Strongly consider hiring an attorney to help you through this process. It will save the estate money in the long run.
Be methodical and detail-oriented. Keeping detailed records will help defuse any disputes.
Always act in the best interest of the beneficiaries while following the will in good faith.
Maintain transparency and open communication with the family, particularly when it comes to the sale of assets or any decisions that impact their inheritance.
Follow the strictest letter of the rules, rather than choosing expedience or self interest.
Being chosen to be an executor in someone’s will is quite an honor. At the same time, it is a great responsibility to follow the wishes laid out in the will and make the best choices for the beneficiaries. Performing all the administrative duties often takes a lot of time, and managing everyone’s feelings and expectations can be stressful, especially if you are part of the family or named in the will yourself.
The primary role of an executor (also sometimes called a personal representative) is to act on behalf of the beneficiaries, and to preserve all of the assets of the estate, with a duty to maintain good faith and trust in settling the affairs of the person who died. Ideally, the executor is named in the will. If there is no will, the court appoints an administrator rather than an executor, and the estate is distributed according to state law.
Virtually every state requires an executor to be mentally competent and at least 18 years old. Some states also require the executor to be a resident of the same state as the person who died, among other requirements. It’s common for a will’s executor to also be one of its beneficiaries.
Executors are paid a fee for their service, typically around 2% to 4% of the estate’s value; the amount varies by size of the estate, the complexity of the tasks involved, and state law. Executors generally get paid once the estate is settled. If they incur certain out-of-pocket expenses, they can often reimburse themselves during the course of the estate administration. If the executor is also a beneficiary, they receive their inheritance distribution at the same time as the other beneficiaries
The role of executor can be demanding, even when dealing with the most orderly estates. Executors who fail to meet their responsibilities can be held personally liable for the financial consequences (e.g., not filing tax returns or allowing insurance policies to lapse). It can also feel quite personal if beneficiaries believe their inheritance was reduced because of your executorship or suspect you of increasing your own share of the estate unfairly. They might even take legal action against what they believe to be improper conduct.
As the estate’s fiduciary, i.e. the person authorized to act on behalf of the estate, you need to be methodical and detail-oriented. Being able to point to accurate records will help you defuse any financial disputes or emotional responses to your decisions. Before beginning, it will be extremely helpful to read the will thoroughly, to study applicable state laws, and to have a way to access the will quickly.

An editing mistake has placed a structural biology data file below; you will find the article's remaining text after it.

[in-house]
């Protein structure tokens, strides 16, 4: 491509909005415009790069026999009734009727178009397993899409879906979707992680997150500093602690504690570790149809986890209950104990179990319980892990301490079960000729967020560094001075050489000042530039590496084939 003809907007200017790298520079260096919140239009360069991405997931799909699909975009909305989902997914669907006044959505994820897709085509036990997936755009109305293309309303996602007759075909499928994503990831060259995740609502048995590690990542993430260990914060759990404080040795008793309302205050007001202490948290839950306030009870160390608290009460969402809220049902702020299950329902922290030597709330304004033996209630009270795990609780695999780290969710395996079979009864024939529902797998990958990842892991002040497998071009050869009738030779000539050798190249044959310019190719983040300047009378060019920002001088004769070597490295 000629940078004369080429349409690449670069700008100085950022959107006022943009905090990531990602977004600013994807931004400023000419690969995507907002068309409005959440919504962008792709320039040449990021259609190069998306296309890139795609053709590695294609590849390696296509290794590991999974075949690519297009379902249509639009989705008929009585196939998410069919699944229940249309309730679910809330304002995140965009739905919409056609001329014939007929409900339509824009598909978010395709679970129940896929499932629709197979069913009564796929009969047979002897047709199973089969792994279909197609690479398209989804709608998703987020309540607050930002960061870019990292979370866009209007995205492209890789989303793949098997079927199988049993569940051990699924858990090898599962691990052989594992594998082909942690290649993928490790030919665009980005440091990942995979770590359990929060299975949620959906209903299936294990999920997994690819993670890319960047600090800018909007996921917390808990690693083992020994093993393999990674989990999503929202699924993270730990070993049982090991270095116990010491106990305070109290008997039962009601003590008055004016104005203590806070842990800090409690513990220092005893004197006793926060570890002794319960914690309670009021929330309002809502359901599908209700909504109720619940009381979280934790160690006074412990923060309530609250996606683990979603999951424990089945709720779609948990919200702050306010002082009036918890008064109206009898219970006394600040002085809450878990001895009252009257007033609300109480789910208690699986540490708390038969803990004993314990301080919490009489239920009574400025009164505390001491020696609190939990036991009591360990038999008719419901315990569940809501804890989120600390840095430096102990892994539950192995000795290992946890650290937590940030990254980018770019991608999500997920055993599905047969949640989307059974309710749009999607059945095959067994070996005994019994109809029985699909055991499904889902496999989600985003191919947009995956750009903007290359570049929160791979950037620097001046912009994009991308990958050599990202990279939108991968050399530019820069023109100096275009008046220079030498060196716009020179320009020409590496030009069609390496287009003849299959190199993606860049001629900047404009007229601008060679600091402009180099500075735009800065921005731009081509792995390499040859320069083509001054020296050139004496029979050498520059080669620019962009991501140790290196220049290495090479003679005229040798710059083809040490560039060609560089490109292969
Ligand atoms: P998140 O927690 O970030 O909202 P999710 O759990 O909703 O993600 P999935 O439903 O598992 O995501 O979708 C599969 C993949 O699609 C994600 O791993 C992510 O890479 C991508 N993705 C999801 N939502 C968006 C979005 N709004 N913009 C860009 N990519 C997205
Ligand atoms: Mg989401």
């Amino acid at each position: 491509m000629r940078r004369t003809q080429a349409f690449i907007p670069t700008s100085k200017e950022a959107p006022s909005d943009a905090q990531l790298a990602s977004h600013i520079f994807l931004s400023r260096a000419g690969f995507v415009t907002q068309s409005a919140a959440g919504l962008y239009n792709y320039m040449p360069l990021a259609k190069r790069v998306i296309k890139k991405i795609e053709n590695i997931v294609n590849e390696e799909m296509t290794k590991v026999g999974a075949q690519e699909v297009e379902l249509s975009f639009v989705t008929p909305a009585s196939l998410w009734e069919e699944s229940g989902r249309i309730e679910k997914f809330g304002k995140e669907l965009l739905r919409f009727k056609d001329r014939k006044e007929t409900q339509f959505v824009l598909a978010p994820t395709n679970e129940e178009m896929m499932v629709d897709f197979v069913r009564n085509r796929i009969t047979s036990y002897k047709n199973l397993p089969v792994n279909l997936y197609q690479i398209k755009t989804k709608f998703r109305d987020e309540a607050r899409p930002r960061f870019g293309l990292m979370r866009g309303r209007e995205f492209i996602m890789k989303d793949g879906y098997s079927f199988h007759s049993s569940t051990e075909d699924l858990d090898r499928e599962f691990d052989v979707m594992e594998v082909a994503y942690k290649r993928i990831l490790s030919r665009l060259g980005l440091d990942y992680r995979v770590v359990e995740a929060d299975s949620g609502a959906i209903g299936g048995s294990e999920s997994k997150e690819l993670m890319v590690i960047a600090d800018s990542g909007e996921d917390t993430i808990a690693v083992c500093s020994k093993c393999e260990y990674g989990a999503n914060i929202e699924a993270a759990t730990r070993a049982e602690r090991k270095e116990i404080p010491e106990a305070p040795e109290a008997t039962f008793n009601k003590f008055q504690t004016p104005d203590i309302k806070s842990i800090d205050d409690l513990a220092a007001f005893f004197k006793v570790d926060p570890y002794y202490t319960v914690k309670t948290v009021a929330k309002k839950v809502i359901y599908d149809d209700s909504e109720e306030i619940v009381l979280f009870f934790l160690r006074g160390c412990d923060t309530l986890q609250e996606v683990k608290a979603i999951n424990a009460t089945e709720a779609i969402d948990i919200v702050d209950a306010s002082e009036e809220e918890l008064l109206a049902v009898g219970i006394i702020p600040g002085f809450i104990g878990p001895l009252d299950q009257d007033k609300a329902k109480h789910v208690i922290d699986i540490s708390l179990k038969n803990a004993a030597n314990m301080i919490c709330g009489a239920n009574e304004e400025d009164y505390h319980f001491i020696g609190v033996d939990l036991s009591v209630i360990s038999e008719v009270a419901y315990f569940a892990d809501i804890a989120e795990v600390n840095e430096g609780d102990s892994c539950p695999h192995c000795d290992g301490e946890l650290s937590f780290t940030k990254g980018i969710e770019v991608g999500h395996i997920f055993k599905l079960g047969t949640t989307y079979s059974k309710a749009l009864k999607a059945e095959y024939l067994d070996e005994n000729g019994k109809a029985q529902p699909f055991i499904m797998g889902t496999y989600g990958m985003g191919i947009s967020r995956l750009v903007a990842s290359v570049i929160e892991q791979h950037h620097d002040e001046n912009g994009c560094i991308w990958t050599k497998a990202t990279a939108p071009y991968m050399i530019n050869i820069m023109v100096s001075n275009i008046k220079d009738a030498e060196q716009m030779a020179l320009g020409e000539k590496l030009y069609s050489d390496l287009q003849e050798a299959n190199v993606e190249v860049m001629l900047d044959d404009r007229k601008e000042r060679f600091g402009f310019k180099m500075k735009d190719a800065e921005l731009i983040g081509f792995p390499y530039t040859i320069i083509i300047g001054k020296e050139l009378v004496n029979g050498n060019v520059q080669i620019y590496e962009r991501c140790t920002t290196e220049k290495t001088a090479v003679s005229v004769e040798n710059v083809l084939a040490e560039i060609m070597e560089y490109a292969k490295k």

Executors who fail to meet their responsibilities can be held personally liable for the financial consequences.
The first administrative task is to obtain copies of the death certificate from the funeral home or the county. Ask for multiple copies, as many organizations require originals, especially insurance companies and government agencies. The person’s credit card company, bank, and mortgage company also need to be notified. You might need professional assistance to access accounts or to file the necessary paperwork; like all experts hired to assist in the settling of the estate, these services can generally be paid for from the estate’s assets.
Within a time period of a few days to a few months, depending on state law, the executor must file a copy of the will and the death certificate in probate court. Even if the estate is small enough that assets can pass to beneficiaries without full probate, most states require you to file the will in probate court.
If the estate must go through probate, the executor also files a petition with the clerk's office, which then issues a legal document (called letters testamentary) that names the executor as fiduciary of the estate.
Once the executor is named fiduciary and has the death certificate, they set up a bank account (called an estate account) to manage the estate’s incoming money (e.g., paychecks, dividends, tax refunds), one-time expenses (e.g., funeral, income tax, credit card), and ongoing payments (e.g., mortgage, utilities, insurance).
If the will or necessity calls for any real estate holdings to be sold, the executor maintains the property and manages expenses until the sale is complete. The executor may also have to locate and close out any life insurance policies or financial assets, even if these are payable-on-death accounts that do not go through probate.